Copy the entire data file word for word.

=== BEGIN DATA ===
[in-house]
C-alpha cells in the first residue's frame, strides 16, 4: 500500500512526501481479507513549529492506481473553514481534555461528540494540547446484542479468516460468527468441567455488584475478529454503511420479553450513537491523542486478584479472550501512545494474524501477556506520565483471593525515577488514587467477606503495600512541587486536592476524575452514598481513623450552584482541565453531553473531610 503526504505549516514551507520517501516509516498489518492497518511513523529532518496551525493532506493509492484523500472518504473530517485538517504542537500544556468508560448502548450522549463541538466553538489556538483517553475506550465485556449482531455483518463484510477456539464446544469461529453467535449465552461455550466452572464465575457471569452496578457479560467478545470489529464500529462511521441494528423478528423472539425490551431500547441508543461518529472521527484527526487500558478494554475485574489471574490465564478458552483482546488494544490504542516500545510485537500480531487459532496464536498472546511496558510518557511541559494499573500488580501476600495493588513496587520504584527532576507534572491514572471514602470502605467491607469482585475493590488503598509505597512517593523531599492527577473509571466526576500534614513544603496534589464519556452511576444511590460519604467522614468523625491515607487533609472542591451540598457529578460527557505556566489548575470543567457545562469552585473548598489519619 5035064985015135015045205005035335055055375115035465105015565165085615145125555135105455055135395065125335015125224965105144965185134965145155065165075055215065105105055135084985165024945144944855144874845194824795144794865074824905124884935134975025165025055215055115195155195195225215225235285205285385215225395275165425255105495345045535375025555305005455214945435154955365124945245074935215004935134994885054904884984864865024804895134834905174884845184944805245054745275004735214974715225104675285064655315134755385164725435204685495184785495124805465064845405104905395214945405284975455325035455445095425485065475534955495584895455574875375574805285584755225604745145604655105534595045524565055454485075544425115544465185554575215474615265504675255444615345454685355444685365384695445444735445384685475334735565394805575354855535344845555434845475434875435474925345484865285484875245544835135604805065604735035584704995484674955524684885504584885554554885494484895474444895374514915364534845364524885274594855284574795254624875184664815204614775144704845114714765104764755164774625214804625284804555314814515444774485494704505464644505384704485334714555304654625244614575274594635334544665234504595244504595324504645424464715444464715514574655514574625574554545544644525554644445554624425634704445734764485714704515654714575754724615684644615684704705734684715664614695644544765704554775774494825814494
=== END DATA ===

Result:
[in-house]
C-alpha cells in the first residue's frame, strides 16, 4: 500500500512526501481479507513549529492506481473553514481534555461528540494540547446484542479468516460468527468441567455488584475478529454503511420479553450513537491523542486478584479472550501512545494474524501477556506520565483471593525515577488514587467477606503495600512541587486536592476524575452514598481513623450552584482541565453531553473531610 503526504505549516514551507520517501516509516498489518492497518511513523529532518496551525493532506493509492484523500472518504473530517485538517504542537500544556468508560448502548450522549463541538466553538489556538483517553475506550465485556449482531455483518463484510477456539464446544469461529453467535449465552461455550466452572464465575457471569452496578457479560467478545470489529464500529462511521441494528423478528423472539425490551431500547441508543461518529472521527484527526487500558478494554475485574489471574490465564478458552483482546488494544490504542516500545510485537500480531487459532496464536498472546511496558510518557511541559494499573500488580501476600495493588513496587520504584527532576507534572491514572471514602470502605467491607469482585475493590488503598509505597512517593523531599492527577473509571466526576500534614513544603496534589464519556452511576444511590460519604467522614468523625491515607487533609472542591451540598457529578460527557505556566489548575470543567457545562469552585473548598489519619 5035064985015135015045205005035335055055375115035465105015565165085615145125555135105455055135395065125335015125224965105144965185134965145155065165075055215065105105055135084985165024945144944855144874845194824795144794865074824905124884935134975025165025055215055115195155195195225215225235285205285385215225395275165425255105495345045535375025555305005455214945435154955365124945245074935215004935134994885054904884984864865024804895134834905174884845184944805245054745275004735214974715225104675285064655315134755385164725435204685495184785495124805465064845405104905395214945405284975455325035455445095425485065475534955495584895455574875375574805285584755225604745145604655105534595045524565055454485075544425115544465185554575215474615265504675255444615345454685355444685365384695445444735445384685475334735565394805575354855535344845555434845475434875435474925345484865285484875245544835135604805065604735035584704995484674955524684885504584885554554885494484895474444895374514915364534845364524885274594855284574795254624875184664815204614775144704845114714765104764755164774625214804625284804555314814515444774485494704505464644505384704485334714555304654625244614575274594635334544665234504595244504595324504645424464715444464715514574655514574625574554545544644525554644445554624425634704445734764485714704515654714575754724615684644615684704705734684715664614695644544765704554775774494825814494